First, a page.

Adding New Matter: Whether or Not to File CIP
The issue of how to apply for new subject matter that is new, but somewhat related to a pending patent filing can be somewhat tricky. An applicant has two options, and each has its own pros and cons.
Option 1: Stand-Alone Patent Application
Pros: Longer Term
Filing an independent patent application without a priority claim to the pending application has certain advantages. One of the biggest advantages of a stand-alone application is a longer term (namely, 20 years from the new filing date) compared to 20 years from the priority date of a parent application.
Cons: Prior Art Considerations
Disadvantages of a stand-alone application include the possibility of the published parent application being cited as prior art against against the new filing. Therefore, one critical factor in making this decision may be whether one year has already passed from the publication date of the pending (would-be parent) application. If less than a year has lapsed, the 1-year grace period under 35 USC § 102(B)(1) would disqualify the prior published application from being considered prior art.
Option 2: CIP
Pros: Earlier Priority Date for Original Subject Matter
The line between old and new subject matter can be blurry especially if the new content is closely related to the original disclosure. Borderline claim limitations that straddle both old and new subject matter can be written or amended to be more clearly supported by the original disclosure if an earlier priority date is desired (e.g., to pre-date potential prior art references). Obviously, flexibility of claim language might not be an option if the new subject matter is quite different from the original disclosure.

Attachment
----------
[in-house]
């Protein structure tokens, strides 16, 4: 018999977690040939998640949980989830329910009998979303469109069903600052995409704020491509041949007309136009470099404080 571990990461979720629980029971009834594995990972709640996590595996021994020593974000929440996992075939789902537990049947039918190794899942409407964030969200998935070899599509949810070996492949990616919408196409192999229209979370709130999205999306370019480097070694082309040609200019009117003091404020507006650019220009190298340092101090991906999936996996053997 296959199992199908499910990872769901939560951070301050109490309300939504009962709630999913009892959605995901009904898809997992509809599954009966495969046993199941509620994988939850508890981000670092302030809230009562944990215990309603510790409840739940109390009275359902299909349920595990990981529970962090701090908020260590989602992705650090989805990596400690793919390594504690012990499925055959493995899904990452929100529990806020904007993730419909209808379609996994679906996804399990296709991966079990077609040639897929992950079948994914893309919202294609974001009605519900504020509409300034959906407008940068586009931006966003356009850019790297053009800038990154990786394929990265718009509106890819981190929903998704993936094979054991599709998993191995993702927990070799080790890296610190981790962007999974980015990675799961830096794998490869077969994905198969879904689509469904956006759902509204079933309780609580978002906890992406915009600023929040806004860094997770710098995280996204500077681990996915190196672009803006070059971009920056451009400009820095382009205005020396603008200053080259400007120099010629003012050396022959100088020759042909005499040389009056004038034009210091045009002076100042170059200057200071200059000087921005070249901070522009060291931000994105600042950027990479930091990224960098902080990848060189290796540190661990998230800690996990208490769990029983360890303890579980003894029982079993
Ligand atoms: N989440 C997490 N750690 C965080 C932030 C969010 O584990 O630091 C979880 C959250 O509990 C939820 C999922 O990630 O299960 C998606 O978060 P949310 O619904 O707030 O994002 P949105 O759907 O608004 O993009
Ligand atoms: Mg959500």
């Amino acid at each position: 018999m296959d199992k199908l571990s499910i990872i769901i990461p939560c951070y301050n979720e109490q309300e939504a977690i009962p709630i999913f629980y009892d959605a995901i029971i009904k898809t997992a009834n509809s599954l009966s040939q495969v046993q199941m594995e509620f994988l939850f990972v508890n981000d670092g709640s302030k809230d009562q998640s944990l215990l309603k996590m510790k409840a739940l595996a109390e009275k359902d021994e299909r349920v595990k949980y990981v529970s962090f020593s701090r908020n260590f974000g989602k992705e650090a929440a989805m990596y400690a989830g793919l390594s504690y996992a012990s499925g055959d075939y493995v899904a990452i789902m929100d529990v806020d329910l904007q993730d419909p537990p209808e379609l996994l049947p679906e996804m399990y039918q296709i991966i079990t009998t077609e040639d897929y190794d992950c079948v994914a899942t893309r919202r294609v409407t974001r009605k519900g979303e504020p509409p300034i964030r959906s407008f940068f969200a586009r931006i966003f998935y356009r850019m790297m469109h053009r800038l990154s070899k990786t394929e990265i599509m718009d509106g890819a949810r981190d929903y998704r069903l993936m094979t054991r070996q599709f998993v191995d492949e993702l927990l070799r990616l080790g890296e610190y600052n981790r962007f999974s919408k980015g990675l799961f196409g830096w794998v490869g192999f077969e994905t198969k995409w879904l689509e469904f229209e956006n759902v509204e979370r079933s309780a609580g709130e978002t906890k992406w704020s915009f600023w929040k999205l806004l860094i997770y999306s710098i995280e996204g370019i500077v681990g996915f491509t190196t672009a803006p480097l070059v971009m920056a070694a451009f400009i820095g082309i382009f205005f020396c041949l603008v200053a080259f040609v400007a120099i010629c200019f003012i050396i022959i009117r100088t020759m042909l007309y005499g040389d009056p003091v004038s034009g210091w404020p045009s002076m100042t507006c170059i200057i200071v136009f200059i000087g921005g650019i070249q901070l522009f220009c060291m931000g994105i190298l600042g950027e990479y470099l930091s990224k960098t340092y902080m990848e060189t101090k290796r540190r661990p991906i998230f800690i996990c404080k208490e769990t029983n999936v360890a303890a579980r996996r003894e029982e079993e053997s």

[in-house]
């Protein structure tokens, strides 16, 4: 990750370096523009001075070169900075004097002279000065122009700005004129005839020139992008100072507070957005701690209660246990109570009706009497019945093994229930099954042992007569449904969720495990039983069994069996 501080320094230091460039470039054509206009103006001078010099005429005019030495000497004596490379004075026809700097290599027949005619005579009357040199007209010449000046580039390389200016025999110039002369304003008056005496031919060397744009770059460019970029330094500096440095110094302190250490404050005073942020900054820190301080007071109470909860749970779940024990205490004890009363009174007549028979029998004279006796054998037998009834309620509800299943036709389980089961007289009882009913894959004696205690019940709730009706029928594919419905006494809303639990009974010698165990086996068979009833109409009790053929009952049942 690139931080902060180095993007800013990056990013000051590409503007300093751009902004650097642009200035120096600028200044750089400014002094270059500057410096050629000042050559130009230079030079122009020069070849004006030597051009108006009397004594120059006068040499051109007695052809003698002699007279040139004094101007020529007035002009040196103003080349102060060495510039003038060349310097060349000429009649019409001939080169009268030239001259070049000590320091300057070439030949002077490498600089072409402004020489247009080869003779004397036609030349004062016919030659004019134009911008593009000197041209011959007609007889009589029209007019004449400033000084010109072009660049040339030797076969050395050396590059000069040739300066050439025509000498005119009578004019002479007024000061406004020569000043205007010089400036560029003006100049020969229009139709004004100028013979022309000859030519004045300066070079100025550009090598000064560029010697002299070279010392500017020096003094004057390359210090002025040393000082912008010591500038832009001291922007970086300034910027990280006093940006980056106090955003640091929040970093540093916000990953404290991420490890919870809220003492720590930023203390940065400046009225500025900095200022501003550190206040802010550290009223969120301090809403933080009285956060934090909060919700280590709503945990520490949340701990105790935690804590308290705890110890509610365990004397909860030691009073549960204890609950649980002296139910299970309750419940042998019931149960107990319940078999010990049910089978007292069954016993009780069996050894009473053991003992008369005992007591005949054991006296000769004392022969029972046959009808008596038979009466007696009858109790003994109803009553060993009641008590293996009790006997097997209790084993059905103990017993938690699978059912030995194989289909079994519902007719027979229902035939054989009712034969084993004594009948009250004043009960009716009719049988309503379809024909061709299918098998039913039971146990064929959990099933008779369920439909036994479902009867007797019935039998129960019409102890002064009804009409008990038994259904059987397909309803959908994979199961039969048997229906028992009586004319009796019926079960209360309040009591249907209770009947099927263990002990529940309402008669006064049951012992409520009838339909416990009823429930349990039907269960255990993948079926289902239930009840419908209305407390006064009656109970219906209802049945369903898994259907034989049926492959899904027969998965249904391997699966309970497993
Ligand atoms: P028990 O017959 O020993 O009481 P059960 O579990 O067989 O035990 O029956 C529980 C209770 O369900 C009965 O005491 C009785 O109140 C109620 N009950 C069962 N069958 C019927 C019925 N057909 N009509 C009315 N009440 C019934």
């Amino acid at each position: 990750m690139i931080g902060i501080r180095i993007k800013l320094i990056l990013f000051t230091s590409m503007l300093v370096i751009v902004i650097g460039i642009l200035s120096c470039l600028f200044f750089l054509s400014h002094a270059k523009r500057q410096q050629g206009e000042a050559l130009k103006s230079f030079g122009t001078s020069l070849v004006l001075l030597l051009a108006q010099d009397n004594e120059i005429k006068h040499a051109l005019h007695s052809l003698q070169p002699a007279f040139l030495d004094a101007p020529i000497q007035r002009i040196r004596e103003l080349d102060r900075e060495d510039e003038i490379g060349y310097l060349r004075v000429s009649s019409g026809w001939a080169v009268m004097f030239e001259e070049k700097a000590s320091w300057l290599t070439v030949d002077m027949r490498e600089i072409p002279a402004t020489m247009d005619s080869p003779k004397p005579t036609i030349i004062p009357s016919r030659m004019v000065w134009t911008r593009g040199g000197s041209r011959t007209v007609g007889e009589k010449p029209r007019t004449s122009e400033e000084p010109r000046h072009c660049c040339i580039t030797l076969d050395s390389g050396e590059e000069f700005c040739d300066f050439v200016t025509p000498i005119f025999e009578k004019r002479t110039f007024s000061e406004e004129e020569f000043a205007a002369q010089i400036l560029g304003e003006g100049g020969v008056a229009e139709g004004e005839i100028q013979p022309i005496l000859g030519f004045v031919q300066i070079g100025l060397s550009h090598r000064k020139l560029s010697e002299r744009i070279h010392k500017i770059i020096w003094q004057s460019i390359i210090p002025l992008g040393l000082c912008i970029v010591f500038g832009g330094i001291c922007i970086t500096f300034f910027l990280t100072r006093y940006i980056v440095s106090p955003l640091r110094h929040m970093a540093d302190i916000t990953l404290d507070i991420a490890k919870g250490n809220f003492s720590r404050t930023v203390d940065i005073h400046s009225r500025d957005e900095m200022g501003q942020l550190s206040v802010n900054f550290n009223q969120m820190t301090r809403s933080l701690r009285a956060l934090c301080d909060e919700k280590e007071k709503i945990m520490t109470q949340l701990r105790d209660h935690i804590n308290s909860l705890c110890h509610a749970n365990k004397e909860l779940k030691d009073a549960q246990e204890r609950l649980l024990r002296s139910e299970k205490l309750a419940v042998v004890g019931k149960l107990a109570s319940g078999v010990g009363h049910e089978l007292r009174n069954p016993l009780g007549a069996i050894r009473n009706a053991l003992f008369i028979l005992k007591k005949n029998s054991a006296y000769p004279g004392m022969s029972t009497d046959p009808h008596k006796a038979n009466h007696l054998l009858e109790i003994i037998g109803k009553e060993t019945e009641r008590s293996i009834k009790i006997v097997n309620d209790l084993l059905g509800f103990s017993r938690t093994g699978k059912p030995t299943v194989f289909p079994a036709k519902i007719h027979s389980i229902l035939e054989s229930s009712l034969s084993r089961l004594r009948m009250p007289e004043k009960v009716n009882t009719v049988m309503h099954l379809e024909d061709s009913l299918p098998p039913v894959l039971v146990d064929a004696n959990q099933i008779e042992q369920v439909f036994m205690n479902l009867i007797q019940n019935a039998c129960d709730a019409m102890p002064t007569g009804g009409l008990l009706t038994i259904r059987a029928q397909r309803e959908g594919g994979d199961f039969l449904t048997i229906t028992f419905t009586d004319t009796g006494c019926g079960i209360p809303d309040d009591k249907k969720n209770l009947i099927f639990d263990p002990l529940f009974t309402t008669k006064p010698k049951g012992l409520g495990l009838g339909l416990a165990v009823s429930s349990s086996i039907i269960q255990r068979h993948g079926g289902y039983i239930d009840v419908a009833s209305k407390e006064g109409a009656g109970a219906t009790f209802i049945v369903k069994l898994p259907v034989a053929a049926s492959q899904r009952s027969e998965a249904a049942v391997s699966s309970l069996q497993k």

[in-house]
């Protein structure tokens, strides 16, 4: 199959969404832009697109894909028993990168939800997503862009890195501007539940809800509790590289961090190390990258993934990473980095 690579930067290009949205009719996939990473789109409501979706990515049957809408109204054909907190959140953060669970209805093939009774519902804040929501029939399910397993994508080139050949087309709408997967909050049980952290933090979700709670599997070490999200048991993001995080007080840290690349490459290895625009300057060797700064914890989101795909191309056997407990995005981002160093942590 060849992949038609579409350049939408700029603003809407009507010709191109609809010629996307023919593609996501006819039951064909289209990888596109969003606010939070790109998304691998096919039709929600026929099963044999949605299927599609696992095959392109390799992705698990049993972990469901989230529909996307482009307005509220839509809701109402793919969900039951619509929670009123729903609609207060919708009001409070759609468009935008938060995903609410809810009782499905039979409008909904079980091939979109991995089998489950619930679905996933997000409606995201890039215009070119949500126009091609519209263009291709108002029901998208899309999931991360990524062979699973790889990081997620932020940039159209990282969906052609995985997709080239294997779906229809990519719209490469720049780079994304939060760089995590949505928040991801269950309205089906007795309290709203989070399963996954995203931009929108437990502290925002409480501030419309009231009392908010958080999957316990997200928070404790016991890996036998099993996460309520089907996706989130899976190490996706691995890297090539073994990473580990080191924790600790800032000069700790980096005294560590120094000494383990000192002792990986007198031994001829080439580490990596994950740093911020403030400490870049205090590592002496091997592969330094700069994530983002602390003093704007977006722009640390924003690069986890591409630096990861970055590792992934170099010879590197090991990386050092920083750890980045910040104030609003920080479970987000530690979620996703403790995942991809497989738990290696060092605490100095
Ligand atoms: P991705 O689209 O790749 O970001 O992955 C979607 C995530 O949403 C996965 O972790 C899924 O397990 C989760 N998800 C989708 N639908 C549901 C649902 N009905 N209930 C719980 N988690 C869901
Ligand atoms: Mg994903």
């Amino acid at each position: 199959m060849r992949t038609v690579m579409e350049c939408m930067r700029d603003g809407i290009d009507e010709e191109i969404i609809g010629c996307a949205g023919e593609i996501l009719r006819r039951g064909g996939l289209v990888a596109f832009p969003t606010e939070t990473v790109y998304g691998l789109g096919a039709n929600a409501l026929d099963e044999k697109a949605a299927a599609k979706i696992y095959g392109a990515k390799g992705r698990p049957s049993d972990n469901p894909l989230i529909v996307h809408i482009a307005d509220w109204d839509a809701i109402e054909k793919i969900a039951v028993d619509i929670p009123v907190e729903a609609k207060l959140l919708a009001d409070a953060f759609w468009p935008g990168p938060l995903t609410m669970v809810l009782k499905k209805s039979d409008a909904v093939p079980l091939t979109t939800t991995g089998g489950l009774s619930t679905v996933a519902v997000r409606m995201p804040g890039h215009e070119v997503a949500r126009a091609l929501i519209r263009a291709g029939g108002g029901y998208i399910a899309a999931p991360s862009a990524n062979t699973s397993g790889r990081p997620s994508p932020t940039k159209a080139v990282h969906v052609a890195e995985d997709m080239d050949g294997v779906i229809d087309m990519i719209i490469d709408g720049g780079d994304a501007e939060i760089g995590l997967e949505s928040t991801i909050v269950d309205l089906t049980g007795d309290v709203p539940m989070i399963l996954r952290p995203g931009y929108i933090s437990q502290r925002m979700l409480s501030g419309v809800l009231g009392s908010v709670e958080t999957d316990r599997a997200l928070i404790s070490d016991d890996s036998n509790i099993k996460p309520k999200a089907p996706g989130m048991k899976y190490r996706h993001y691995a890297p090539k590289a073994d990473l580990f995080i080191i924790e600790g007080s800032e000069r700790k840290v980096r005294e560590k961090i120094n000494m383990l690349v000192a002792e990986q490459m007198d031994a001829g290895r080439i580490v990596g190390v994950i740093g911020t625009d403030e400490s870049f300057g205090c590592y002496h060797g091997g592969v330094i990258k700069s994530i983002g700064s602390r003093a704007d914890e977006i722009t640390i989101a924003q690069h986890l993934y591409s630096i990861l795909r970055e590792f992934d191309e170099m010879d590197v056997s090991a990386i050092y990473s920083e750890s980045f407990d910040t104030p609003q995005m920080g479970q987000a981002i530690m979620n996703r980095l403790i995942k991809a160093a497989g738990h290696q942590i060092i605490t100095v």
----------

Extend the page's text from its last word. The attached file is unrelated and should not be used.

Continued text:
Cons: Earlier Patent Expiration
Disadvantages of a CIP include a shorter term calculated 20 years from the priority date of the patent chain. So if the priority date of the earliest non-provisional filing in the chain was five years ago, for example, then the term of a new CIP would be five years shorter than that of a stand-alone application.
Key Factors in Deciding Between CIP vs. Independent Application
Based on the above pros and cons, the following key factors emerge in making the difficult decision of filing a CIP versus a stand-alone application:
- Timing – i.e., whether one year has passed from the publication date of the potential parent application;
- Similarity of new subject matter to the original disclosure; and
- Desired length of term.
If less than a year has passed from the publication date and the new subject is quite different from the old, filing a stand-alone application might be preferable given the longer term. In fact, a decent argument can be made that as long as you’re within a year from the publication date of your pending application, any new matter should be filed as an independent application since the pending application cannot be used against you. However, other applications filed by third parties during that interim period may be cited as prior art against you which would lean towards filing a CIP if the new subject matter is quite similar to the old.
If the new subject matter is highly similar to the old and more than one year has passed from the publication date, a strong argument can be made for filing a CIP.